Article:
TABLE 3__________________________________________________________________________                 Amount added                         Thermal shrinkage temperature in bath                         (C.)                 (parts per 100                         Immediately after                                  90 days                                         140 daysTanning improver      parts of hide)                         the end of tanning                                  later  later__________________________________________________________________________P-chloro-m-xylenol    0.04    111      108    107   "                  0.1     110      108    108Ethyl p-oxybenzoate   0.04    110      107    106   "                  0.1     112      110    110Dimethylzinc carbamate                 0.04    111      108    108   "                  0.1     112      111    1112-mercaptobenzimidazole                 0.04    114      112    111   "                  0.1     115      114    114Dimethylcetylammonium chloride                 0.04    110      108    108   "                  0.1     112      110    110Dodecyltrimethylammoniun chloride                 0.04    110      109    109   "                  0.1     111      110    110Polyhexamethylenebiguanidine hydrochloride                 0.04    109      107    107   "                  0.1     110      107    107Dodecyldi(aminoethyl)glycine hydrochloride                 0.04    112      108    107   "                  0.1     112      109    109Sodium alginate       0.04    114      109    108   "                  0.1     114      110    109Pyradinecarboxylic acid                 0.04    109      104    104   "                  0.1     110      105    105Ascorbic acid         0.04    113      107    105   "                  0.1     114      108    107Triphenyltin hydroxide                 0.04    110      108    107   "                  0.1     110      108    107Copper 8-hydroxyquinoline                 0.04    112      108    108   "                  0.1     112      109    109Methylarsinbislauryl sulphide                 0.04    110      106    106   "                   0.1    111      108    108Caberside RX *1       0.04    115      113    113   "                  0.1     115      114    113None                  0       114      105     95__________________________________________________________________________ *1 Main component: mercaptobenzimidazole type compound, produced by Taked Chemical Industries, Ltd.
EXAMPLE 13

60 sheets of a steer hide (produced in North America) having been depilated, decalcified and beaten, were washed with 200 parts of water per 100 parts of the hide, drained and found to weigh 780 Kg.

The thus drained hides were introduced into a wooden drum having a 2-m diameter and capable of rotating at a speed of 10 r.p.m. and incorporated with a solution of 1.5 parts of sulphuric acid in 18 parts of water. After the rotation of the drum for 5 minutes, 1.8 parts of urotropin were introduced into the drum which was rotated for 4 hours. Thereafter, the drum was allowed to stand overnight for immersion of the treated hides in the bath.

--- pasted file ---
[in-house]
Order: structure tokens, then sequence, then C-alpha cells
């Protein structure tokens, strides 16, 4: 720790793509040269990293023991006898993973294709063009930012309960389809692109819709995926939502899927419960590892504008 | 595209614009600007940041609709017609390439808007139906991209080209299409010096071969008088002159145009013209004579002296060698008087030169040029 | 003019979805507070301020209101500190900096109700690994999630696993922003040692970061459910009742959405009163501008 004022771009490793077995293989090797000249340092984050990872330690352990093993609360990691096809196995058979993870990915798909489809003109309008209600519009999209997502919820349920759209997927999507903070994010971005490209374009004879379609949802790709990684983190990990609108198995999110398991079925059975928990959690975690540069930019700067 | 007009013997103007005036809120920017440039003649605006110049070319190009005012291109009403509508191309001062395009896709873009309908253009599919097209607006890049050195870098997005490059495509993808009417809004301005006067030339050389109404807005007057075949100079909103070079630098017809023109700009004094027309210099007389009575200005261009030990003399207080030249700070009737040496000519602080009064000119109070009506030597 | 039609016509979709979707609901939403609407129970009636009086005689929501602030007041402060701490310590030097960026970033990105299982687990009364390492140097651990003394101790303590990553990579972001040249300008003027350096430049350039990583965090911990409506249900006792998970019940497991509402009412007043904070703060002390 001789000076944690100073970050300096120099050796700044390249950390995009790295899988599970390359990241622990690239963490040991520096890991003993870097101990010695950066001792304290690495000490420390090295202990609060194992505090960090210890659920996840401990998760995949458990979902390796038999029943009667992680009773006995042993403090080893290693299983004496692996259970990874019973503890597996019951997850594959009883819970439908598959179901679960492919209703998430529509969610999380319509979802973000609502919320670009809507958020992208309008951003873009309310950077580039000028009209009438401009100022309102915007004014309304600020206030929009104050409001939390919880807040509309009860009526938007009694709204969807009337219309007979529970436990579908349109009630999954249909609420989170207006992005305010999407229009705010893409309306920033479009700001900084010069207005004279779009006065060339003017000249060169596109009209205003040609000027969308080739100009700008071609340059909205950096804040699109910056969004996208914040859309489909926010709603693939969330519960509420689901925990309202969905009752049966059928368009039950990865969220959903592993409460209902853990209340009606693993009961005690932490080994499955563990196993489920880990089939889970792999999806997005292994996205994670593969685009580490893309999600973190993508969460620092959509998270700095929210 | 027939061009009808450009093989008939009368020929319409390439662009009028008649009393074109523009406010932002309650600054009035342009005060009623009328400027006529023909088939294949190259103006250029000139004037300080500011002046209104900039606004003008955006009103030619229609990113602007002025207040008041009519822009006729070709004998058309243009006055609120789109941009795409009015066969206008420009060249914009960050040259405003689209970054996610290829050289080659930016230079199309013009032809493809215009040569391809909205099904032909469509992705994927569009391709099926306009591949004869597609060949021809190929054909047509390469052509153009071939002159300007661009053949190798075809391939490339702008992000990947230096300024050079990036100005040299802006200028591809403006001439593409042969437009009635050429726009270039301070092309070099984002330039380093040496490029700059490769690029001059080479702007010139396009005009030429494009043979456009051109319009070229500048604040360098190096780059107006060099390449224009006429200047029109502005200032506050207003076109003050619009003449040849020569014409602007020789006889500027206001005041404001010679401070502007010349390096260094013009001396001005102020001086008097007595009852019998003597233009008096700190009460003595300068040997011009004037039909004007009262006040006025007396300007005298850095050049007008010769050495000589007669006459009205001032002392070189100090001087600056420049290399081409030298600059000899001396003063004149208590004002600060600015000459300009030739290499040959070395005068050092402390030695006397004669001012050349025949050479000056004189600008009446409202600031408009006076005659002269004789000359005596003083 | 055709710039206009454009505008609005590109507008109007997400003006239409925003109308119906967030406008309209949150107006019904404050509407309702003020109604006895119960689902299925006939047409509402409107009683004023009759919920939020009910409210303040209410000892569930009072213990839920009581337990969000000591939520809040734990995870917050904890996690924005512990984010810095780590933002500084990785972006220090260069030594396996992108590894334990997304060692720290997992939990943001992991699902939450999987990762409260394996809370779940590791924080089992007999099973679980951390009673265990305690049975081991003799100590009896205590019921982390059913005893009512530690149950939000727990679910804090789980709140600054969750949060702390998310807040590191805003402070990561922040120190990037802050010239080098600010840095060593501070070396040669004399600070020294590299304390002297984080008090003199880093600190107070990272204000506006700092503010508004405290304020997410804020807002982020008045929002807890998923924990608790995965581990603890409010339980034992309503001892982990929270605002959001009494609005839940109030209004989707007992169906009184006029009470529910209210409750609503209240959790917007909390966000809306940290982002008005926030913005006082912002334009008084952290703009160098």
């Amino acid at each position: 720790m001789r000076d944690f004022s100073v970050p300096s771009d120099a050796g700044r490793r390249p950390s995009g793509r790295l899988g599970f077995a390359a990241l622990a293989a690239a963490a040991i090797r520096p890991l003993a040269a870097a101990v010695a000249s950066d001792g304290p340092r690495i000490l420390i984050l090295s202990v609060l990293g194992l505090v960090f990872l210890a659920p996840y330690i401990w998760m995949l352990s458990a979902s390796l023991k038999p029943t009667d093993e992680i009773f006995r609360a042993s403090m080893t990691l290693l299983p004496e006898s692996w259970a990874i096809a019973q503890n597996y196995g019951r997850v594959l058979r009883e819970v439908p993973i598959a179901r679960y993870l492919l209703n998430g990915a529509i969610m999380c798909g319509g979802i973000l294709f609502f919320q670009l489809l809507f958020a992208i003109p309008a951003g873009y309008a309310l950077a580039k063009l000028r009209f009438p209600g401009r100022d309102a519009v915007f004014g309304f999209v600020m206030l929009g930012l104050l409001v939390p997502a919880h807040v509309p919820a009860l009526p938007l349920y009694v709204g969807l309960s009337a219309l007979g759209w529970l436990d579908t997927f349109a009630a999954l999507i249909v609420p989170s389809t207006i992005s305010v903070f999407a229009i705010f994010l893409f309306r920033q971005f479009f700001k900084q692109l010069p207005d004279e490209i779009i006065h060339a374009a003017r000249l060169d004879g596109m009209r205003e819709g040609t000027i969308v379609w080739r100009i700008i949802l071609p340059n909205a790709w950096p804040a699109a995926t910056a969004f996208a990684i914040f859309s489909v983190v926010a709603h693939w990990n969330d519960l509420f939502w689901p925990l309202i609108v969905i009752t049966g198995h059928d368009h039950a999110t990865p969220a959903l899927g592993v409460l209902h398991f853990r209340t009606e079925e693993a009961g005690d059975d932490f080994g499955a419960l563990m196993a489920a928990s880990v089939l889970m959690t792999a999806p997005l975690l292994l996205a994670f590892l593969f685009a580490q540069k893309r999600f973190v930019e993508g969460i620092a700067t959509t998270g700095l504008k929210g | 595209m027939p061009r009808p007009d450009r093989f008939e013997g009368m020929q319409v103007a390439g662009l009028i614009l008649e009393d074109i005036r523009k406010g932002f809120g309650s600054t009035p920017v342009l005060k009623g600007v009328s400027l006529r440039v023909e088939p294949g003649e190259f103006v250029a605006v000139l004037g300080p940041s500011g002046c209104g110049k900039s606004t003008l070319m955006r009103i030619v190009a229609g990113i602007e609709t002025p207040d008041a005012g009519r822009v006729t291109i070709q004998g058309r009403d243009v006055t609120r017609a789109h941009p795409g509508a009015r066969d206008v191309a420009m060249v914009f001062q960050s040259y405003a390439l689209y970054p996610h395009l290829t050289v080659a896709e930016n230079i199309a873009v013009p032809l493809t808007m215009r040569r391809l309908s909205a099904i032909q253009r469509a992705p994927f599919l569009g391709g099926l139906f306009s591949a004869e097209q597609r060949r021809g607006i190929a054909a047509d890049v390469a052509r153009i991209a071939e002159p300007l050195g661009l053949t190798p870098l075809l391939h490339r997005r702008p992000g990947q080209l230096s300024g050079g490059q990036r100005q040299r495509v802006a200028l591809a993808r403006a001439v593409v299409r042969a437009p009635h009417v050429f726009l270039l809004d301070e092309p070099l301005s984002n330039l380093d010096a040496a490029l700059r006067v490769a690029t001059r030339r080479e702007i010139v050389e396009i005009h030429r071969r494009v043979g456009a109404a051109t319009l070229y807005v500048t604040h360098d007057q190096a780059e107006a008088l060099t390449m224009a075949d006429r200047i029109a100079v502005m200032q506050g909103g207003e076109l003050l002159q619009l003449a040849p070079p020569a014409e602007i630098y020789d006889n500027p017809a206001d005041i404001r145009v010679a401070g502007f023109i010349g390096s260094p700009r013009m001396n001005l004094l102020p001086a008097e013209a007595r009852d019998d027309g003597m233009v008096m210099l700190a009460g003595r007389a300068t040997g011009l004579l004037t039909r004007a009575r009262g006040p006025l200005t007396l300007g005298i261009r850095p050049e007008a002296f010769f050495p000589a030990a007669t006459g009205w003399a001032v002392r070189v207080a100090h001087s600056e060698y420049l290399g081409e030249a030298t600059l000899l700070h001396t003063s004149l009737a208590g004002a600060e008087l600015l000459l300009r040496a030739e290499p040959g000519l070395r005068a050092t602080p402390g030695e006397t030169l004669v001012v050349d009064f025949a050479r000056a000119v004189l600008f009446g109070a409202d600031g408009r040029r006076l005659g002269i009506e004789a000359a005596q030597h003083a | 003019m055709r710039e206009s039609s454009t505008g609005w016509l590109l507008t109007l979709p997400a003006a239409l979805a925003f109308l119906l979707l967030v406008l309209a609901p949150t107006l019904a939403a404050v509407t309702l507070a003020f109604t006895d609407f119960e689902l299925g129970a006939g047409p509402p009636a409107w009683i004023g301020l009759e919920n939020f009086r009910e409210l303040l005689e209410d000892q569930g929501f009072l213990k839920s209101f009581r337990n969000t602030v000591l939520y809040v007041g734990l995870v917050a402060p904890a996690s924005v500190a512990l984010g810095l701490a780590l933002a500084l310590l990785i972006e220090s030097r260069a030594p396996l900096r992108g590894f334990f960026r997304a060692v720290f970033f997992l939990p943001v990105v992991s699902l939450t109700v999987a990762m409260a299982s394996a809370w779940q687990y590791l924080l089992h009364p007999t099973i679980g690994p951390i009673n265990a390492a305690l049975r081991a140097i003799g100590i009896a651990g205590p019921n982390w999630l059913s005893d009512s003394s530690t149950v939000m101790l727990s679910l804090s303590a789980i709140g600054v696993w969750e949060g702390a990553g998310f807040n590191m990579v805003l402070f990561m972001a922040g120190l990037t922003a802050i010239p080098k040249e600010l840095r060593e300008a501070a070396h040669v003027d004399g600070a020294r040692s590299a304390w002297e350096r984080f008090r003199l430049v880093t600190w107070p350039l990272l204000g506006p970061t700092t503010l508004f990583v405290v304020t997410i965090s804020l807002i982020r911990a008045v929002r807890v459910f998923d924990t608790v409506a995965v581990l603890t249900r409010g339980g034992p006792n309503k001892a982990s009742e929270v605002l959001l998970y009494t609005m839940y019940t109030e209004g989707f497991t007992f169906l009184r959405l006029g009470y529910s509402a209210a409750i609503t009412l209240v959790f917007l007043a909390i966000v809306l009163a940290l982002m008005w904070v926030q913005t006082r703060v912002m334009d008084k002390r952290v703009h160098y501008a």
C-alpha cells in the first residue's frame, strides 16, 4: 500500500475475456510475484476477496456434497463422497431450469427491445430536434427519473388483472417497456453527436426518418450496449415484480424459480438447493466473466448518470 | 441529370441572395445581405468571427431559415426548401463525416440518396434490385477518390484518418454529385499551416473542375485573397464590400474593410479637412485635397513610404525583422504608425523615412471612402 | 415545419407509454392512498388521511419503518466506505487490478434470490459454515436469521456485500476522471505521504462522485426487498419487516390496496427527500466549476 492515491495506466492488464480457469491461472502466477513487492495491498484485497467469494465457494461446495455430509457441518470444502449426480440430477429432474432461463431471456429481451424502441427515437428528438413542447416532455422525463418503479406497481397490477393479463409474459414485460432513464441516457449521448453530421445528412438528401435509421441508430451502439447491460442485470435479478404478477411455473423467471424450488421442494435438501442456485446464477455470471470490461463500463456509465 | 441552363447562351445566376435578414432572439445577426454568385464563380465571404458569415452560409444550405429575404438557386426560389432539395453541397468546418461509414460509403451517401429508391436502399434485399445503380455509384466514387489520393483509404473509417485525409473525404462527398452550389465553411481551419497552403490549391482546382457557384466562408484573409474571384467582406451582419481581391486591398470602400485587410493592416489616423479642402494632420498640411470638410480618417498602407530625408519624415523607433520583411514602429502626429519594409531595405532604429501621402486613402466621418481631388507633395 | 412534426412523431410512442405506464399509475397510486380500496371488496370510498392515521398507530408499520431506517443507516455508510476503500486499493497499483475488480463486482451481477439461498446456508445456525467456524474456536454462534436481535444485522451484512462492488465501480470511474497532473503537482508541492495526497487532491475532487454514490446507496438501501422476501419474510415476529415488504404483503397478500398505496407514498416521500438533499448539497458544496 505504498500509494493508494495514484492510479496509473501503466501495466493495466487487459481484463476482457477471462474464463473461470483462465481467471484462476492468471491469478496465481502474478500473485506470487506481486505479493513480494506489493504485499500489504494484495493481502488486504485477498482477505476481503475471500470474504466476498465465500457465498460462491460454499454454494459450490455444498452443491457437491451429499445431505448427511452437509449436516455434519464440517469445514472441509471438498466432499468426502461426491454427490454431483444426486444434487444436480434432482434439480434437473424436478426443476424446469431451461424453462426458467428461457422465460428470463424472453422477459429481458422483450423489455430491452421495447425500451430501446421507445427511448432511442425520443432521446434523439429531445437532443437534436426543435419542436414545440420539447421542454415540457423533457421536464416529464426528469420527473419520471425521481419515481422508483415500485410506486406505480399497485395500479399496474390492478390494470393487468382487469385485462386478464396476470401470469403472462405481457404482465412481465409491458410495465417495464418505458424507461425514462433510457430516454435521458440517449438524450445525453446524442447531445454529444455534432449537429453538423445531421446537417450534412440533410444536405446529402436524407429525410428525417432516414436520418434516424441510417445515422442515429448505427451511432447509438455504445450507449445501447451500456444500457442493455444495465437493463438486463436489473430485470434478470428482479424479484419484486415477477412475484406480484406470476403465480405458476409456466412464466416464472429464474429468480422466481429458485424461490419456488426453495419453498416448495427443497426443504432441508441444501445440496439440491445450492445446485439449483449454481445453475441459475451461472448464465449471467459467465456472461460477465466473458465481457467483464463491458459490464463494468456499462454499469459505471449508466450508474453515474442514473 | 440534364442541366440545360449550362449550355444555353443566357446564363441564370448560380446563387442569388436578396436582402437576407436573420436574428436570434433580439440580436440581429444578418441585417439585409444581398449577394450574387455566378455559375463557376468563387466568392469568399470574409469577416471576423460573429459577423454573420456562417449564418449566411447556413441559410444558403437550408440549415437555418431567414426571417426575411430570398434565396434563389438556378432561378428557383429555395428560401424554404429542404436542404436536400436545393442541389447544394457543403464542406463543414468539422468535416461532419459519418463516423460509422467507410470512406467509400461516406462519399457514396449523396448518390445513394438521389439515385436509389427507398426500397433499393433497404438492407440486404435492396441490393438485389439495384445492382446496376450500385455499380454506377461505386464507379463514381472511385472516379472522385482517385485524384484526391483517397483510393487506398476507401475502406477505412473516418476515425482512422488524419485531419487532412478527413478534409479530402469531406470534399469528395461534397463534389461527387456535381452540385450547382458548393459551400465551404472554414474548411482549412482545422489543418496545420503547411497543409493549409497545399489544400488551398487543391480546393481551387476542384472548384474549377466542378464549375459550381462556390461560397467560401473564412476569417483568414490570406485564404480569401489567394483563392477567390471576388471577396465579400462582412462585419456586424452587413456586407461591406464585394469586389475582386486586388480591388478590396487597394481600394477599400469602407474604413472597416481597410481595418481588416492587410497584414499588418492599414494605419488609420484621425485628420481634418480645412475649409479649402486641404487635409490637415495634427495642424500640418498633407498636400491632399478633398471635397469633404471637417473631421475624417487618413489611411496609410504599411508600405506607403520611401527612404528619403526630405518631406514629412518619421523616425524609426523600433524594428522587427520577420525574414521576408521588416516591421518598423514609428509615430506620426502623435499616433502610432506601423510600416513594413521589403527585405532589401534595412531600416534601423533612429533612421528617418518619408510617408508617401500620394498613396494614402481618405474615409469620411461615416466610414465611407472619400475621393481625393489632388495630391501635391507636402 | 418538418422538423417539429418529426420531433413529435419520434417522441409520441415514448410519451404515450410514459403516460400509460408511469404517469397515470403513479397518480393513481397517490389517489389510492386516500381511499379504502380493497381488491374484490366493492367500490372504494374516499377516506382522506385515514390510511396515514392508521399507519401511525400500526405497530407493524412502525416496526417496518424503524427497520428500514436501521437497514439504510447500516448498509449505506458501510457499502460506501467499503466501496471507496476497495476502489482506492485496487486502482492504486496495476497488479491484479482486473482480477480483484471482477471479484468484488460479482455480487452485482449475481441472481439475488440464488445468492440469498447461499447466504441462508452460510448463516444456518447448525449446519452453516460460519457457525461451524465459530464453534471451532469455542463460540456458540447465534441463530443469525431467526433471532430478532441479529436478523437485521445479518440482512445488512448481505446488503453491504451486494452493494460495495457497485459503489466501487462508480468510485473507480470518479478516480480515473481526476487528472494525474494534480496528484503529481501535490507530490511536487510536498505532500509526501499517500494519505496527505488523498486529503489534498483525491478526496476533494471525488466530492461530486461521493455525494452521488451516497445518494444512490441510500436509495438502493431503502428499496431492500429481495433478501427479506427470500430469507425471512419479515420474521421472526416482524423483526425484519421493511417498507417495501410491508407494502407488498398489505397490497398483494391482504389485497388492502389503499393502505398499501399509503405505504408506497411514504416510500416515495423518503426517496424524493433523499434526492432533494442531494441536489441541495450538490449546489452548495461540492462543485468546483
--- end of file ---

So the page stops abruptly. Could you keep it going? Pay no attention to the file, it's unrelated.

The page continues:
After the drum was rotated for 30 minutes next morning, 3 parts of Beachrome-S and 0.1 part of 2-mercaptobenzoimidazole were introduced into the drum which continued its rotation.

While rotating the drum, an aqueous solution of 2.6 parts of ammonium bicarbonate in 15 parts of water were introduced in three on-third portions at a time interval of 60 minutes to the drum which was rotated for 30 minutes. At this time, the tanned hides and the bath had entirely lost their objectionable odour. The tanned hides were withdrawn from the bath and allowed to stand at room temperature for aging for 2 days.

The thus obtained leathers had a thermal shrinkage temperature of 113 C. in the bath and 110 C. even after having been allowed to stand for 140 days. These thermal shrinkage temperatures were hardly different from those of leathers obtained by conventional chrome tanning. The leathers obtained in this Example were subjected to finishing treatments such as dyeing, oiling and the like by the use of conventional methods to obtain finished leathers, and the finished leathers so obtained were not appreciated to be different in appearence and physical strength from those obtained from leathers prepared by the conventional chrome tanning.

EXAMPLE 14

The procedure of Example 1 was followed as far as the addition of 2 parts of urotropin. One hour later 0.3 parts of Beachrome-S (0.075 parts as Cr2 O3) and 0.1 part of p-chloro-m-xylenol were introduced into the drum which was rotated for 11 hours.

Three parts of Beachrome-S were then introduced into the drum which was rotated for 8 hours, after which the tanned hide was withdrawn from the drum and allowed to stand at room temperature for aging for 2 days.

The tanned hide so obtained had a thermal shrinkage temperature of 110 C. in the bath at the time of completion of tannage and such a temperature of 108 C. after having been allowed to stand at room temperature for 140 days.

EXAMPLE 15

The procedure of Example 11 was followed except that a composition comprising urotropin, bis(p-chlorophenyldiguanido) hexane and aluminum sulphate in a wt. ratio of 20:1:0.5 (as Al2 O3) was substituted for the composition comprising urotropin and bis(p-chlorophenyldiguanido) hexane in a wt. ratio of 30:1. The leather so obtained was not appreciated to decrease in thermal shrinkage temperature even after having been allowed to stand at room temperature for 140 days.

EXAMPLE 16

The procedure of Example 11 was followed except that 4 parts of a composition comprising urotropin, Beachrome-S, Al2 (SO4)3, Cu SO4 and pentachlorophenol in wt. ratio of 2:0.3:1.5:0.1:0.1 were substituted for the composition comprising urotropin and bis(p-chlorophenyldiguanido) hexane in a wt. ratio of 30:1. The leather so obtained was not appreciated to decrease in thermal shrinkage temperature even after having been allowed to stand at room temperature for 140 days.

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Classifications
U.S. Classification8/94.18, 8/94.27, 8/94.26
International ClassificationC14C1/08, C14C3/06
Cooperative ClassificationC14C3/06, C14C1/08
European ClassificationC14C3/06, C14C1/08